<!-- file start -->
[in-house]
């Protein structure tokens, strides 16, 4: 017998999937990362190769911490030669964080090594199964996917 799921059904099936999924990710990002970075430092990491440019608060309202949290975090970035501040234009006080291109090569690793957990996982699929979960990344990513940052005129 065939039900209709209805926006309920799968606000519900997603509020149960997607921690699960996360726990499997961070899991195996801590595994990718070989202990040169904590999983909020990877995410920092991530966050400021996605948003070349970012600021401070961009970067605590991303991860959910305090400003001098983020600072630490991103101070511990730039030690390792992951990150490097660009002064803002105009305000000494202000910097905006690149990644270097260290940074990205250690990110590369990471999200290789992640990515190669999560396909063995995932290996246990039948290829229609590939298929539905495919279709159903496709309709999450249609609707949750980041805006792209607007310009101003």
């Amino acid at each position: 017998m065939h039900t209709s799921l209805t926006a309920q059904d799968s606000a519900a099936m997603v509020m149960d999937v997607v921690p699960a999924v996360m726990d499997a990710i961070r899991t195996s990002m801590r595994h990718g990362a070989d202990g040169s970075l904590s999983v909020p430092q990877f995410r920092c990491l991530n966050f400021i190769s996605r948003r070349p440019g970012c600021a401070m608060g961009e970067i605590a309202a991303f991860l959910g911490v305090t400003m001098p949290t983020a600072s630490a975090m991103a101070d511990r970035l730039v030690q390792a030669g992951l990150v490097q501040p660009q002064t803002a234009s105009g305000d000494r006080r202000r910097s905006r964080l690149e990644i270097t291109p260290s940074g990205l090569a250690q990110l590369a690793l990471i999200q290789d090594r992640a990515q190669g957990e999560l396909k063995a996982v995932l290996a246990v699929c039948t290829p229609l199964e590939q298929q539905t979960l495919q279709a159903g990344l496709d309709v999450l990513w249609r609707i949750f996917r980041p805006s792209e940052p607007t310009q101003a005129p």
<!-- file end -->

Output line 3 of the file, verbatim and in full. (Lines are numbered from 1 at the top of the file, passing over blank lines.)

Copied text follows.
């Amino acid at each position: 017998m065939h039900t209709s799921l209805t926006a309920q059904d799968s606000a519900a099936m997603v509020m149960d999937v997607v921690p699960a999924v996360m726990d499997a990710i961070r899991t195996s990002m801590r595994h990718g990362a070989d202990g040169s970075l904590s999983v909020p430092q990877f995410r920092c990491l991530n966050f400021i190769s996605r948003r070349p440019g970012c600021a401070m608060g961009e970067i605590a309202a991303f991860l959910g911490v305090t400003m001098p949290t983020a600072s630490a975090m991103a101070d511990r970035l730039v030690q390792a030669g992951l990150v490097q501040p660009q002064t803002a234009s105009g305000d000494r006080r202000r910097s905006r964080l690149e990644i270097t291109p260290s940074g990205l090569a250690q990110l590369a690793l990471i999200q290789d090594r992640a990515q190669g957990e999560l396909k063995a996982v995932l290996a246990v699929c039948t290829p229609l199964e590939q298929q539905t979960l495919q279709a159903g990344l496709d309709v999450l990513w249609r609707i949750f996917r980041p805006s792209e940052p607007t310009q101003a005129p």